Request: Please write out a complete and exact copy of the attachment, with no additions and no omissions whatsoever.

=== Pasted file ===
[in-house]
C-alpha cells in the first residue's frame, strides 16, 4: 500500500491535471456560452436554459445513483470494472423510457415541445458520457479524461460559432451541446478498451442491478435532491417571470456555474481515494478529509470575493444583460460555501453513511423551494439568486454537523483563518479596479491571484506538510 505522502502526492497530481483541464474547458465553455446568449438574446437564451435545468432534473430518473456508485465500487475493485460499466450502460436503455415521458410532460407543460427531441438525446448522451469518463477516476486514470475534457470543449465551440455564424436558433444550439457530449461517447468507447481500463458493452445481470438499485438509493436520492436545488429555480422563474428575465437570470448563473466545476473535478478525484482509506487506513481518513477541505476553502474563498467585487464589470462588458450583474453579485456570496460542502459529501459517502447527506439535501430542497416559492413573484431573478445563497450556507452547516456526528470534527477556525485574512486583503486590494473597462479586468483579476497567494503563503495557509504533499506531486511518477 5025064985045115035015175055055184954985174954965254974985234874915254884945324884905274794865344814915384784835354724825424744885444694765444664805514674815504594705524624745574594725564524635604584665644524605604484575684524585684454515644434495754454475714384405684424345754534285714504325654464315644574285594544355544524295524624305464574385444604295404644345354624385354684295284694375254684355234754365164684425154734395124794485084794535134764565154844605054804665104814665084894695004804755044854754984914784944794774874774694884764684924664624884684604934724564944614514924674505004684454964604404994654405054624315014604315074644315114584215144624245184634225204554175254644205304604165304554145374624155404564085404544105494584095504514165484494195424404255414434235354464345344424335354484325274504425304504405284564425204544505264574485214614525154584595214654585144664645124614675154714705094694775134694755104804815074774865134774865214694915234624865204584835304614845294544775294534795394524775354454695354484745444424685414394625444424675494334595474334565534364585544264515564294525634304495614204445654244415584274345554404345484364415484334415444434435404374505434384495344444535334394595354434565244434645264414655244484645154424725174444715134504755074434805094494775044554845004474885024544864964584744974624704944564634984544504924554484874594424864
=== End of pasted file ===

[in-house]
C-alpha cells in the first residue's frame, strides 16, 4: 500500500491535471456560452436554459445513483470494472423510457415541445458520457479524461460559432451541446478498451442491478435532491417571470456555474481515494478529509470575493444583460460555501453513511423551494439568486454537523483563518479596479491571484506538510 505522502502526492497530481483541464474547458465553455446568449438574446437564451435545468432534473430518473456508485465500487475493485460499466450502460436503455415521458410532460407543460427531441438525446448522451469518463477516476486514470475534457470543449465551440455564424436558433444550439457530449461517447468507447481500463458493452445481470438499485438509493436520492436545488429555480422563474428575465437570470448563473466545476473535478478525484482509506487506513481518513477541505476553502474563498467585487464589470462588458450583474453579485456570496460542502459529501459517502447527506439535501430542497416559492413573484431573478445563497450556507452547516456526528470534527477556525485574512486583503486590494473597462479586468483579476497567494503563503495557509504533499506531486511518477 5025064985045115035015175055055184954985174954965254974985234874915254884945324884905274794865344814915384784835354724825424744885444694765444664805514674815504594705524624745574594725564524635604584665644524605604484575684524585684454515644434495754454475714384405684424345754534285714504325654464315644574285594544355544524295524624305464574385444604295404644345354624385354684295284694375254684355234754365164684425154734395124794485084794535134764565154844605054804665104814665084894695004804755044854754984914784944794774874774694884764684924664624884684604934724564944614514924674505004684454964604404994654405054624315014604315074644315114584215144624245184634225204554175254644205304604165304554145374624155404564085404544105494584095504514165484494195424404255414434235354464345344424335354484325274504425304504405284564425204544505264574485214614525154584595214654585144664645124614675154714705094694775134694755104804815074774865134774865214694915234624865204584835304614845294544775294534795394524775354454695354484745444424685414394625444424675494334595474334565534364585544264515564294525634304495614204445654244415584274345554404345484364415484334415444434435404374505434384495344444535334394595354434565244434645264414655244484645154424725174444715134504755074434805094494775044554845004474885024544864964584744974624704944564634984544504924554484874594424864